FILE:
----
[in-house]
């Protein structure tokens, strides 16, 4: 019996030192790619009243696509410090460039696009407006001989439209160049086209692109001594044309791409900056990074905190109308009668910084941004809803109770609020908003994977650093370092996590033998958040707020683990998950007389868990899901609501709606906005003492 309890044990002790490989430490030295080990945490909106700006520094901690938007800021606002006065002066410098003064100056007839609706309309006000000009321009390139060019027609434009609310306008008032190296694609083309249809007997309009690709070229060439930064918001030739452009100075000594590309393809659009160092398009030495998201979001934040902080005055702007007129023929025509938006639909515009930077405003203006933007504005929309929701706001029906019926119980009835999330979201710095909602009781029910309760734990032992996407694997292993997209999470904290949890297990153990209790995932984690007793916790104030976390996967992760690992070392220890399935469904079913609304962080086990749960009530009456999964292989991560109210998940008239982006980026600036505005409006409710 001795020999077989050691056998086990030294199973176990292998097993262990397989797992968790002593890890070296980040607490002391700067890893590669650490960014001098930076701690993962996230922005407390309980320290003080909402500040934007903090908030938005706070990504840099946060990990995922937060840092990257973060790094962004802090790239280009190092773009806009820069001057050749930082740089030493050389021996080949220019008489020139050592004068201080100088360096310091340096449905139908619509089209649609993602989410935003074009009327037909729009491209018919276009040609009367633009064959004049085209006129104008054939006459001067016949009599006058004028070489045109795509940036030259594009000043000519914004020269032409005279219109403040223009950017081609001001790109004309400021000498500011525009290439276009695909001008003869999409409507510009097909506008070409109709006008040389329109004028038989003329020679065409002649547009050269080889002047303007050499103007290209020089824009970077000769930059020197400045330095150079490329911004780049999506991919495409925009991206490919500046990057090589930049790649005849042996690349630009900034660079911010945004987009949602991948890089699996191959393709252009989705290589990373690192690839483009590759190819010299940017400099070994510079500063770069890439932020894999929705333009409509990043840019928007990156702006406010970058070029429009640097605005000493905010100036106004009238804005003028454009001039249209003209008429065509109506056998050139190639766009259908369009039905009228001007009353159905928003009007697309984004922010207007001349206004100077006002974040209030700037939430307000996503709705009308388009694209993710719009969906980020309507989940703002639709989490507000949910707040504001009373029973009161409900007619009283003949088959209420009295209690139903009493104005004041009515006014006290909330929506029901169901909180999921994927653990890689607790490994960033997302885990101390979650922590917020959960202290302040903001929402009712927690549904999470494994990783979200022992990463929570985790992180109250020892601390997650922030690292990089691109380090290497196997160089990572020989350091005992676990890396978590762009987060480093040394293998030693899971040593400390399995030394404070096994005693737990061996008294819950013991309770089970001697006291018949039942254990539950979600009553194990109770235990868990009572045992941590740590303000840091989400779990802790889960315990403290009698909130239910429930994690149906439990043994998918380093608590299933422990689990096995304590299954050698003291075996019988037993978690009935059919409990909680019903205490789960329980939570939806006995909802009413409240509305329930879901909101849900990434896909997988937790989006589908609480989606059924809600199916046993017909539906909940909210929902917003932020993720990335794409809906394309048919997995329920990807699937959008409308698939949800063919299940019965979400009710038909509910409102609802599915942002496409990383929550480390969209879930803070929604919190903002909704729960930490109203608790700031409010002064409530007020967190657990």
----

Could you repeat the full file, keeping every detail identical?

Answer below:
[in-house]
């Protein structure tokens, strides 16, 4: 019996030192790619009243696509410090460039696009407006001989439209160049086209692109001594044309791409900056990074905190109308009668910084941004809803109770609020908003994977650093370092996590033998958040707020683990998950007389868990899901609501709606906005003492 309890044990002790490989430490030295080990945490909106700006520094901690938007800021606002006065002066410098003064100056007839609706309309006000000009321009390139060019027609434009609310306008008032190296694609083309249809007997309009690709070229060439930064918001030739452009100075000594590309393809659009160092398009030495998201979001934040902080005055702007007129023929025509938006639909515009930077405003203006933007504005929309929701706001029906019926119980009835999330979201710095909602009781029910309760734990032992996407694997292993997209999470904290949890297990153990209790995932984690007793916790104030976390996967992760690992070392220890399935469904079913609304962080086990749960009530009456999964292989991560109210998940008239982006980026600036505005409006409710 001795020999077989050691056998086990030294199973176990292998097993262990397989797992968790002593890890070296980040607490002391700067890893590669650490960014001098930076701690993962996230922005407390309980320290003080909402500040934007903090908030938005706070990504840099946060990990995922937060840092990257973060790094962004802090790239280009190092773009806009820069001057050749930082740089030493050389021996080949220019008489020139050592004068201080100088360096310091340096449905139908619509089209649609993602989410935003074009009327037909729009491209018919276009040609009367633009064959004049085209006129104008054939006459001067016949009599006058004028070489045109795509940036030259594009000043000519914004020269032409005279219109403040223009950017081609001001790109004309400021000498500011525009290439276009695909001008003869999409409507510009097909506008070409109709006008040389329109004028038989003329020679065409002649547009050269080889002047303007050499103007290209020089824009970077000769930059020197400045330095150079490329911004780049999506991919495409925009991206490919500046990057090589930049790649005849042996690349630009900034660079911010945004987009949602991948890089699996191959393709252009989705290589990373690192690839483009590759190819010299940017400099070994510079500063770069890439932020894999929705333009409509990043840019928007990156702006406010970058070029429009640097605005000493905010100036106004009238804005003028454009001039249209003209008429065509109506056998050139190639766009259908369009039905009228001007009353159905928003009007697309984004922010207007001349206004100077006002974040209030700037939430307000996503709705009308388009694209993710719009969906980020309507989940703002639709989490507000949910707040504001009373029973009161409900007619009283003949088959209420009295209690139903009493104005004041009515006014006290909330929506029901169901909180999921994927653990890689607790490994960033997302885990101390979650922590917020959960202290302040903001929402009712927690549904999470494994990783979200022992990463929570985790992180109250020892601390997650922030690292990089691109380090290497196997160089990572020989350091005992676990890396978590762009987060480093040394293998030693899971040593400390399995030394404070096994005693737990061996008294819950013991309770089970001697006291018949039942254990539950979600009553194990109770235990868990009572045992941590740590303000840091989400779990802790889960315990403290009698909130239910429930994690149906439990043994998918380093608590299933422990689990096995304590299954050698003291075996019988037993978690009935059919409990909680019903205490789960329980939570939806006995909802009413409240509305329930879901909101849900990434896909997988937790989006589908609480989606059924809600199916046993017909539906909940909210929902917003932020993720990335794409809906394309048919997995329920990807699937959008409308698939949800063919299940019965979400009710038909509910409102609802599915942002496409990383929550480390969209879930803070929604919190903002909704729960930490109203608790700031409010002064409530007020967190657990």